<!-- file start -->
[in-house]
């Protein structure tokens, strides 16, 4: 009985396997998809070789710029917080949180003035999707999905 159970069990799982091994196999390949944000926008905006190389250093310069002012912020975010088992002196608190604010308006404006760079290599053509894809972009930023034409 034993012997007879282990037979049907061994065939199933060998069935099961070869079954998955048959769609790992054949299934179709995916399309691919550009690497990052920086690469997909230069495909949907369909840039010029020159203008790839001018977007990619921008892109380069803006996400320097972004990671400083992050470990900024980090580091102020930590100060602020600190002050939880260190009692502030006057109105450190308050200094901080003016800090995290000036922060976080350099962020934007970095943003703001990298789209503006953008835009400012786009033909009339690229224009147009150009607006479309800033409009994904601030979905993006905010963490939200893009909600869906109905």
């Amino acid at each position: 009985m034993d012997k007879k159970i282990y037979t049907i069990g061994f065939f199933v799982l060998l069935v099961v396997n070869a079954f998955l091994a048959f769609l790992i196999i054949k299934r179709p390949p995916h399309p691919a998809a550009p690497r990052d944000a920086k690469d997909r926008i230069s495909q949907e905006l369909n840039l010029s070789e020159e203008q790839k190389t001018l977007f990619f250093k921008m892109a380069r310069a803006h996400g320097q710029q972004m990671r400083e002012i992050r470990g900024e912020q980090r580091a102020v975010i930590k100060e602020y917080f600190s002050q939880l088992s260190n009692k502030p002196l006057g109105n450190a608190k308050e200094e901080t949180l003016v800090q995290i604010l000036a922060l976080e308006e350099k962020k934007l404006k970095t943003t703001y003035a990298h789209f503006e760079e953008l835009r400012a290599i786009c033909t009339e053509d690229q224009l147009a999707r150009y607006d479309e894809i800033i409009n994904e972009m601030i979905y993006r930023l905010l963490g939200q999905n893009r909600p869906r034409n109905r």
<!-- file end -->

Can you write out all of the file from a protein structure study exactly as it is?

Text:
[in-house]
């Protein structure tokens, strides 16, 4: 009985396997998809070789710029917080949180003035999707999905 159970069990799982091994196999390949944000926008905006190389250093310069002012912020975010088992002196608190604010308006404006760079290599053509894809972009930023034409 034993012997007879282990037979049907061994065939199933060998069935099961070869079954998955048959769609790992054949299934179709995916399309691919550009690497990052920086690469997909230069495909949907369909840039010029020159203008790839001018977007990619921008892109380069803006996400320097972004990671400083992050470990900024980090580091102020930590100060602020600190002050939880260190009692502030006057109105450190308050200094901080003016800090995290000036922060976080350099962020934007970095943003703001990298789209503006953008835009400012786009033909009339690229224009147009150009607006479309800033409009994904601030979905993006905010963490939200893009909600869906109905």
């Amino acid at each position: 009985m034993d012997k007879k159970i282990y037979t049907i069990g061994f065939f199933v799982l060998l069935v099961v396997n070869a079954f998955l091994a048959f769609l790992i196999i054949k299934r179709p390949p995916h399309p691919a998809a550009p690497r990052d944000a920086k690469d997909r926008i230069s495909q949907e905006l369909n840039l010029s070789e020159e203008q790839k190389t001018l977007f990619f250093k921008m892109a380069r310069a803006h996400g320097q710029q972004m990671r400083e002012i992050r470990g900024e912020q980090r580091a102020v975010i930590k100060e602020y917080f600190s002050q939880l088992s260190n009692k502030p002196l006057g109105n450190a608190k308050e200094e901080t949180l003016v800090q995290i604010l000036a922060l976080e308006e350099k962020k934007l404006k970095t943003t703001y003035a990298h789209f503006e760079e953008l835009r400012a290599i786009c033909t009339e053509d690229q224009l147009a999707r150009y607006d479309e894809i800033i409009n994904e972009m601030i979905y993006r930023l905010l963490g939200q999905n893009r909600p869906r034409n109905r």